Seattle’s defense remains one of the best in the league. They hold opponents to the fifth-fewest yards per game, allow the third-fewest points per game, and posted double-digit interceptions again in 2016. They are to be feared, especially by an offense like the Lions that relies so heavily on throwing the ball. The Lions were 11th in the league in pass attempts and passing yards, and about average in throwing the ball into the endzone, but they were even worse on the ground, finishing third from the bottom in rushing yards
The Lions were no-great-shakes in throwing the ball, finishing 11th in the league in pass attempts and passing yards, and about average in throwing the ball into the end zone. But they were even worse on the ground, finishing last in rushing attempts, third from the bottom in rushing yards and 26th in rushing TD’s. If Lions score, it’s through the air, so it falls on the vaunted Seattle secondary to stop them.
With batterymate Earl Thomas out with an injury, all of that responsibility will fall to Sherman. We’ll see if the most famous and feared corner in the game can live up to his own reputation in this one.
Key Stat: 3 straight losses, Detroit Lions
The Lions are reeling, and the fact that they’re playing a divisional champion on the road rather than wild card team from the comfort of Ford Field is already a significant loss.
The Lions seemingly had the NFC North right where it wanted them. Four weeks ago, the team was 9-3, leading the division over the surging Packers and the flailing Minnesota Vikings who each stood at 7-6. It would have taken a collapse not to win the Division over the next three games, and that’s exactly what they delivered. The team is in dire straights now, heading to a building that’s hell for teams on the road, and in which the typical tenants are 5-0 in playoff games dating back to 2010.
Call me a pessimist, but I don’t think the Lions get off the ropes here. Unless the stone-faced Jim Caldwell can rally his team, find a way to energize and convince the players they have some kind of chance in this one, his job may in jeopardy as the team posts a fifth straight lost in a disastrous end to what was once a promising season.
Recent History: Seahawks 13, Lions 10, October 5 (of 2015) in Seattle
The lone matchup not to be a repeat of a 2016 regular season game, we’ll have to climb into the Wayback Machine and set the dial all the way to October of 2015 to find the last time these two teams played.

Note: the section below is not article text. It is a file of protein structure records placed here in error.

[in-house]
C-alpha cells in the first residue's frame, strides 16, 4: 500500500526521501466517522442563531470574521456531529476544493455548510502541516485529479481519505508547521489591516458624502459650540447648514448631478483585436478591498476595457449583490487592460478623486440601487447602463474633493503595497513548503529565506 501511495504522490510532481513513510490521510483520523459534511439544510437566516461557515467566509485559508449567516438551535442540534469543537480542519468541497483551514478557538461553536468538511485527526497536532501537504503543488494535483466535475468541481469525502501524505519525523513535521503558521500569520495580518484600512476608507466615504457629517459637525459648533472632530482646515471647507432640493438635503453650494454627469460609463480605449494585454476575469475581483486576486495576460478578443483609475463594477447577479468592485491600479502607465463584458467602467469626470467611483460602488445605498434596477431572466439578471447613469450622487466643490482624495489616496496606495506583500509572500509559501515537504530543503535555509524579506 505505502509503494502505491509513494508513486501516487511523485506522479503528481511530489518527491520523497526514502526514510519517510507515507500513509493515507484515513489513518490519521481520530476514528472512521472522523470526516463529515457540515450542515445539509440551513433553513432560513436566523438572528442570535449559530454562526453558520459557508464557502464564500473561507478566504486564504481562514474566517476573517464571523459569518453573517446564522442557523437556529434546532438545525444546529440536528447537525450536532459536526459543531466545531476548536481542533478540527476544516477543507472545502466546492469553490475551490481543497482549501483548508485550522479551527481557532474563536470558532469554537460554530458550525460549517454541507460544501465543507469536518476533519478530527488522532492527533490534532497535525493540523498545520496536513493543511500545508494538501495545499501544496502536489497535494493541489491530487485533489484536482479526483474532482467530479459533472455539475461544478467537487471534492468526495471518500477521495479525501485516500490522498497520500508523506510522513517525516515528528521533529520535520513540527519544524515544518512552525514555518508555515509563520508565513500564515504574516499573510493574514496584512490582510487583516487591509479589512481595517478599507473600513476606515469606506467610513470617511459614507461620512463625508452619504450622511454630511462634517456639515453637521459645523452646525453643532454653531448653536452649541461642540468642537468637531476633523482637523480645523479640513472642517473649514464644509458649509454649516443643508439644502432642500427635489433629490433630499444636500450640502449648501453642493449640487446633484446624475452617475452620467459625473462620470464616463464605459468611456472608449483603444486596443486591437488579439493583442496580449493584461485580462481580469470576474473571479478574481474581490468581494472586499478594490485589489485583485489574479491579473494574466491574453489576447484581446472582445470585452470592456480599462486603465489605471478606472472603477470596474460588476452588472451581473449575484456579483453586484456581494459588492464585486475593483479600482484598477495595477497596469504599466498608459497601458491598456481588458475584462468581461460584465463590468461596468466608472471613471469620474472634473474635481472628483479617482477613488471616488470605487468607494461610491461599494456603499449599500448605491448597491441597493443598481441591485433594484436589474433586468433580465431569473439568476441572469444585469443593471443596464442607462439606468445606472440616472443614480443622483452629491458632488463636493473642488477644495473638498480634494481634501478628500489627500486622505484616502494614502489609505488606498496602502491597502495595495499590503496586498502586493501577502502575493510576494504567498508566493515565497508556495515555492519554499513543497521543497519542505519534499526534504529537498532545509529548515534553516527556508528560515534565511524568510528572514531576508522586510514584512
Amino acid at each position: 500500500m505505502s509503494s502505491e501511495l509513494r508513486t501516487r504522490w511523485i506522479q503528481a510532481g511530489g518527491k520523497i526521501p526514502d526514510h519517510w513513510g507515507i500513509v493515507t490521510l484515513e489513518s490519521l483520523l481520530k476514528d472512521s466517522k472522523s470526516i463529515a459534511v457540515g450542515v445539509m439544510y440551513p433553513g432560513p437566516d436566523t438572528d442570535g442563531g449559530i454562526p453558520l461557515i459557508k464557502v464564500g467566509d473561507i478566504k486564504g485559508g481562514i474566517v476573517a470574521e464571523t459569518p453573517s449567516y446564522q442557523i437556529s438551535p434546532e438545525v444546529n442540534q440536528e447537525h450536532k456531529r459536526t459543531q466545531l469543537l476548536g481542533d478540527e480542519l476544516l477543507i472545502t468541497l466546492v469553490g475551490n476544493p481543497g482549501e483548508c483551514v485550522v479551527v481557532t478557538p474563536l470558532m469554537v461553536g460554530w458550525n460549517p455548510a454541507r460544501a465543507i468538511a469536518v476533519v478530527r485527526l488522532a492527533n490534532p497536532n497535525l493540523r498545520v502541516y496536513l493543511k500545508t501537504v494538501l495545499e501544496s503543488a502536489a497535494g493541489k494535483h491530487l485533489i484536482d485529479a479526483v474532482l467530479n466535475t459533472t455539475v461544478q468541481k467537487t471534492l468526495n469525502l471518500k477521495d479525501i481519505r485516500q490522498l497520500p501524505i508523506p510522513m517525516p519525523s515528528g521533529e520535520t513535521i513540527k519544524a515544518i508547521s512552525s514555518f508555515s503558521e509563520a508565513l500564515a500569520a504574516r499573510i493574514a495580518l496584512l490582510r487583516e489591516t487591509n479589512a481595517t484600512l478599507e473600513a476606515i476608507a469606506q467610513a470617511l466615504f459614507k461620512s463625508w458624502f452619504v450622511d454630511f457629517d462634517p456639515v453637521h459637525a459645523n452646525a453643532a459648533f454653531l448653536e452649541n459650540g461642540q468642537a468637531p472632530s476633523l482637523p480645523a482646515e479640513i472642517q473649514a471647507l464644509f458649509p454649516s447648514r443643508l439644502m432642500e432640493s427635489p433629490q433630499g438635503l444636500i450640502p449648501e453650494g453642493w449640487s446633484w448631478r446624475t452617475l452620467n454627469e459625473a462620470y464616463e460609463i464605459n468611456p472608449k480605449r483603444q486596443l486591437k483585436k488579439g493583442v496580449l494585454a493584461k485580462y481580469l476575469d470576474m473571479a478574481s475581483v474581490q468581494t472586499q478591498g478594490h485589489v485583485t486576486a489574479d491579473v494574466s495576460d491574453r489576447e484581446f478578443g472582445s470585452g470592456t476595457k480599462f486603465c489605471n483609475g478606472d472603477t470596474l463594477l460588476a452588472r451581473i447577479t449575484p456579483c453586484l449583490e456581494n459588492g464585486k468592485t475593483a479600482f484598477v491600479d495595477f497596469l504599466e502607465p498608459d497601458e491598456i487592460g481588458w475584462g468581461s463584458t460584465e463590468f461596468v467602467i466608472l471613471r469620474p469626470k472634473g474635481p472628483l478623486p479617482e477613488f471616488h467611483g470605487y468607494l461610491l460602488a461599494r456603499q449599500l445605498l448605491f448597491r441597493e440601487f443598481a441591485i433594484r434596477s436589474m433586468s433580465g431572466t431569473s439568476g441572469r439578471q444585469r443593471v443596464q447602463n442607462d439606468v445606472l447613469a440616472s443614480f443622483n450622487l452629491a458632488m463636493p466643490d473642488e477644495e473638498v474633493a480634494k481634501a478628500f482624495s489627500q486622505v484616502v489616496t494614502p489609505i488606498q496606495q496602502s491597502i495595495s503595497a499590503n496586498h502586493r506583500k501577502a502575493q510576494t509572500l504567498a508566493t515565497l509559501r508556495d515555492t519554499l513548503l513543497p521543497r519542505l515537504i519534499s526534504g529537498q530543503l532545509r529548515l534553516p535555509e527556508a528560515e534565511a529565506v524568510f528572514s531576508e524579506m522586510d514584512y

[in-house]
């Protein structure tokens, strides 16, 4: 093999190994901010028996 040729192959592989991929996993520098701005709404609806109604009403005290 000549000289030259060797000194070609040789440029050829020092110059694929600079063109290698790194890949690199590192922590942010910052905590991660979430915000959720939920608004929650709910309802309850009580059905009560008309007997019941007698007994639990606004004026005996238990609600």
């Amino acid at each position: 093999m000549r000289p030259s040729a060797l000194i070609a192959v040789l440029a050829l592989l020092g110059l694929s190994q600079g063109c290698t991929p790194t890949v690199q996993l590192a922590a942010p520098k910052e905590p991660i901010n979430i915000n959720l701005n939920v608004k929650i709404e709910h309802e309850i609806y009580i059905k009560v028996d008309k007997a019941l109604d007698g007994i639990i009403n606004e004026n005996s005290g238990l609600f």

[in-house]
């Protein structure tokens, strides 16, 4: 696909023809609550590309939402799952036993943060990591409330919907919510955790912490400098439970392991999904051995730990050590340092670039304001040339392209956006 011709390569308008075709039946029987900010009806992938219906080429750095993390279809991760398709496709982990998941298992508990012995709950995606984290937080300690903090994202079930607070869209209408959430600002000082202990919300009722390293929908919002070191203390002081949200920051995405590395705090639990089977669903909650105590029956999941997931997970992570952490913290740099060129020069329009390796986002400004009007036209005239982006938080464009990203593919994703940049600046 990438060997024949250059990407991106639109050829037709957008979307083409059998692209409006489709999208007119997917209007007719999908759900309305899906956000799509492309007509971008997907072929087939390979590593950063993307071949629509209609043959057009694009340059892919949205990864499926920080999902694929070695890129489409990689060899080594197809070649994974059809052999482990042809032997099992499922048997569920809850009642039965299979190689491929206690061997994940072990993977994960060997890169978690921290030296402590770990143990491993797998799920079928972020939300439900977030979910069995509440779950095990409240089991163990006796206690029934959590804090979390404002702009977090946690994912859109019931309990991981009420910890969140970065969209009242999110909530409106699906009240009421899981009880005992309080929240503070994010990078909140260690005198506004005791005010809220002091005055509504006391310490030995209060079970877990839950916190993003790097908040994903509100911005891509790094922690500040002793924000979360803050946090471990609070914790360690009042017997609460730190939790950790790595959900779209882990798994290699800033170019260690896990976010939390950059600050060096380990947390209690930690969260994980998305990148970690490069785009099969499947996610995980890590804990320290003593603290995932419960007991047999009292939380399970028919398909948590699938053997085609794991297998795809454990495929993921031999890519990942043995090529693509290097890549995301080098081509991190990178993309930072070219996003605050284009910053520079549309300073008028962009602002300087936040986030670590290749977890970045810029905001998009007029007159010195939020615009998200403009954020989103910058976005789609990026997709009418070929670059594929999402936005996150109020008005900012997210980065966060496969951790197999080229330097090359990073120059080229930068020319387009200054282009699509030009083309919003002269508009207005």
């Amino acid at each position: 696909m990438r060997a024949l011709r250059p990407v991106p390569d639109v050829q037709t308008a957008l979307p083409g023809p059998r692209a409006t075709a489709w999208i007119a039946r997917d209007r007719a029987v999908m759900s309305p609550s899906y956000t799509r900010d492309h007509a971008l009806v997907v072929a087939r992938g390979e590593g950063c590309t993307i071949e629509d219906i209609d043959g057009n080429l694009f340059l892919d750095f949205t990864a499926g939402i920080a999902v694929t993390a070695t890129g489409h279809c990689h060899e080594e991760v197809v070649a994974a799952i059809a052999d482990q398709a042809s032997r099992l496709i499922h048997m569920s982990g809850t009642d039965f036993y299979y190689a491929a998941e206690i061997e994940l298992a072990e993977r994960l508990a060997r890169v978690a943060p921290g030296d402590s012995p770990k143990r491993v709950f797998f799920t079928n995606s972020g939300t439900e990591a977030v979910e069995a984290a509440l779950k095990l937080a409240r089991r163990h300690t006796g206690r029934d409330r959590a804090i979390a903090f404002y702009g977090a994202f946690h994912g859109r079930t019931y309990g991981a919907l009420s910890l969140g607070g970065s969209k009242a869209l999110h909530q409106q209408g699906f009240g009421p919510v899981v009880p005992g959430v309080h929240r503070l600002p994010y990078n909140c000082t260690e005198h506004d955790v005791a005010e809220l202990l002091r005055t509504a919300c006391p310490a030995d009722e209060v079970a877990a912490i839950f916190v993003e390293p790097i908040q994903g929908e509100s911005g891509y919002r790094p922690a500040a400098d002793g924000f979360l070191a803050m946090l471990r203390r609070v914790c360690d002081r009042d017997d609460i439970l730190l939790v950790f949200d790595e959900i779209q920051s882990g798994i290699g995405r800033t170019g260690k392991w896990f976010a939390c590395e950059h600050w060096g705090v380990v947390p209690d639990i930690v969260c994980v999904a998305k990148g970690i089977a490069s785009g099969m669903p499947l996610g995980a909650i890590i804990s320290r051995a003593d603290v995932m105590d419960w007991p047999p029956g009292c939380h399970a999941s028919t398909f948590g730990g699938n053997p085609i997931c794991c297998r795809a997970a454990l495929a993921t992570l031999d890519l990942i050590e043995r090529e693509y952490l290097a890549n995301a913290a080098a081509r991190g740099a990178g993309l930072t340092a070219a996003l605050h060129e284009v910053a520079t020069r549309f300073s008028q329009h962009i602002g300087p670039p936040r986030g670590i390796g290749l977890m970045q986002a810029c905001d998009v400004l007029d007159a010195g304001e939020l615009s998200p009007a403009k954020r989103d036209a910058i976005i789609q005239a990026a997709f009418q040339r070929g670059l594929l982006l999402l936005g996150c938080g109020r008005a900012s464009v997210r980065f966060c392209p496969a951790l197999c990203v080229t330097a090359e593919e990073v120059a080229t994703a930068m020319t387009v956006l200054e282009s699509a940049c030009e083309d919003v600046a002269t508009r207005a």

And while a year may not seem so different, it’s a lifetime in the NFL. When Matthew Stafford last visited Seattle, he still had Calvin freaking Johnson lined up wide, meaning that any play could be part of a future Hall of Fame induction highlight reel. The Seahawks were 1-2, coming off a tough Super Bowl loss to the Patriots and wondering whether they could reload for another run.
Even with all that going in their favor, the Lions couldn’t scratch out a win in 2015. Seattle scored first on a Russell Wilson pass early in the second quarter, and would never look back. The defense frustrated Stafford and Johnson, barely allowing the passer to throw for 200 yards or the receiver to pick up 50 yards.
Now, to be fair, Stafford’s 2016 as outclassed his 2015 in every imaginable way, which is all the more impressive in Johnson’s absence. He’s not outplaying his former self in this one, however.
Chin Music Pod Picks: Matt Tardiff (SEA), Tim Culverhouse (SEA), Tom Dragani (DET)
Brendan’s Pick: Seahawks 17, Lions 13
I like this to be one of the closer games of the weekend. The 2016 Seahawks are probably the weakest Seattle team we’ve seen in years, and this year’s version of the Lions are the best since the Barry Sanders days, or at least they were. In a vacuum, that bodes well for Detroit.
But the Seahawks are still the Seahawks, the Lions are still the Lions and Seattle is still the toughest road win in football. All of those things bode very poorly for Detroit. Even with the absence of Earl Thomas, I expect the Seattle secondary to continue it’s run of stellar play against what is an average at best Lions receiving the core. And against maybe the league’s worst running game, the Seahawks can prey on Stafford’s weaknesses all game.
Marshawn Lynch is gone, and Russell Wilson is nursing an injury, so I don’t think the Seahawk offense will do enough to put this game away early. But even if the Lions do keep it close, expect Seattle to fly here.
New York Giants vs Green Bay Packers (GB -4.5)
Sunday, January 8, 4:40 PM, Lambeau Field in Green Bay, Wisconsin
Key Player: Odell Beckham Jr., New York Giants
How could it really be anyone else? As I’ve written about time and time again, the Giants offense has been very not good this year, and you could have given this title to really anyone on the offensive line. But if there’s one thing the Giants and their fans have learned this season, it’s that as Odell Beckham goes, so the Giants go.
Take a look at the team’s highest and lowest points. We’ll start with the bad. The Giants were 2-3 after five games, reeling after three straight losses to the Redskins, Vikings, and Packers (more on that in a moment). And Beckham was right at the center of the storm. He was held without a touchdown for more than the first quarter of the season, and only scored one TD during that three-game losing streak. He was being called a headcase, a baby and worse after another series of on-field and off-field outbursts, and it seemed that OBJ could be about to help sink Ben McAdoo’s maiden year with the Giants.
Now, fast forward to the height of the Giants season, a six-game winning streak that came right on the heels of the three-game slide. In those contests, Beckham was rejuvenated, putting up seven touchdowns over those six weeks, learned to laugh at himself by proposing to his once hated rival the kicking net, and showed that he may just be the most talented receiver in football.